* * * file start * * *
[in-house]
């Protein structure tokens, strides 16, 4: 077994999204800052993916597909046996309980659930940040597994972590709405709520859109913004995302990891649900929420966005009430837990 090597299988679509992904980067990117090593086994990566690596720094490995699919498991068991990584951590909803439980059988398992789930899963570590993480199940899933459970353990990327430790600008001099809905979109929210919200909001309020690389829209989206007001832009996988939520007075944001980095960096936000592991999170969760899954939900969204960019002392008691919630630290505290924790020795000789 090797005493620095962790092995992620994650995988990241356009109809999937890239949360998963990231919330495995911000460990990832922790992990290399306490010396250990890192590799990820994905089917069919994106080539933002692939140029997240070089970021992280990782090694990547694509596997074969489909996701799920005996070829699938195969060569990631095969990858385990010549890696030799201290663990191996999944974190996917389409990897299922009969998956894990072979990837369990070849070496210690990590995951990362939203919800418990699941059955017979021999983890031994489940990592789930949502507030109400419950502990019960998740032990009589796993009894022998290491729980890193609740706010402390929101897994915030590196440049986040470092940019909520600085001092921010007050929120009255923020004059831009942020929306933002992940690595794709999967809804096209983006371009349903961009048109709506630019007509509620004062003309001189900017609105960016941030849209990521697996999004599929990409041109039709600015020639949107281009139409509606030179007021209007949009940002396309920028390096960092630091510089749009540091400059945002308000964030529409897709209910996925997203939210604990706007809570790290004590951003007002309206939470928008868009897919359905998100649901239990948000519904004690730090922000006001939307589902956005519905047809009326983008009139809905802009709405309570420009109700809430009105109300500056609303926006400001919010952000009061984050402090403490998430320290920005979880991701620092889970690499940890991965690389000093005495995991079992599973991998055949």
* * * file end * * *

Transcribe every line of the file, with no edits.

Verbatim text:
[in-house]
């Protein structure tokens, strides 16, 4: 077994999204800052993916597909046996309980659930940040597994972590709405709520859109913004995302990891649900929420966005009430837990 090597299988679509992904980067990117090593086994990566690596720094490995699919498991068991990584951590909803439980059988398992789930899963570590993480199940899933459970353990990327430790600008001099809905979109929210919200909001309020690389829209989206007001832009996988939520007075944001980095960096936000592991999170969760899954939900969204960019002392008691919630630290505290924790020795000789 090797005493620095962790092995992620994650995988990241356009109809999937890239949360998963990231919330495995911000460990990832922790992990290399306490010396250990890192590799990820994905089917069919994106080539933002692939140029997240070089970021992280990782090694990547694509596997074969489909996701799920005996070829699938195969060569990631095969990858385990010549890696030799201290663990191996999944974190996917389409990897299922009969998956894990072979990837369990070849070496210690990590995951990362939203919800418990699941059955017979021999983890031994489940990592789930949502507030109400419950502990019960998740032990009589796993009894022998290491729980890193609740706010402390929101897994915030590196440049986040470092940019909520600085001092921010007050929120009255923020004059831009942020929306933002992940690595794709999967809804096209983006371009349903961009048109709506630019007509509620004062003309001189900017609105960016941030849209990521697996999004599929990409041109039709600015020639949107281009139409509606030179007021209007949009940002396309920028390096960092630091510089749009540091400059945002308000964030529409897709209910996925997203939210604990706007809570790290004590951003007002309206939470928008868009897919359905998100649901239990948000519904004690730090922000006001939307589902956005519905047809009326983008009139809905802009709405309570420009109700809430009105109300500056609303926006400001919010952000009061984050402090403490998430320290920005979880991701620092889970690499940890991965690389000093005495995991079992599973991998055949």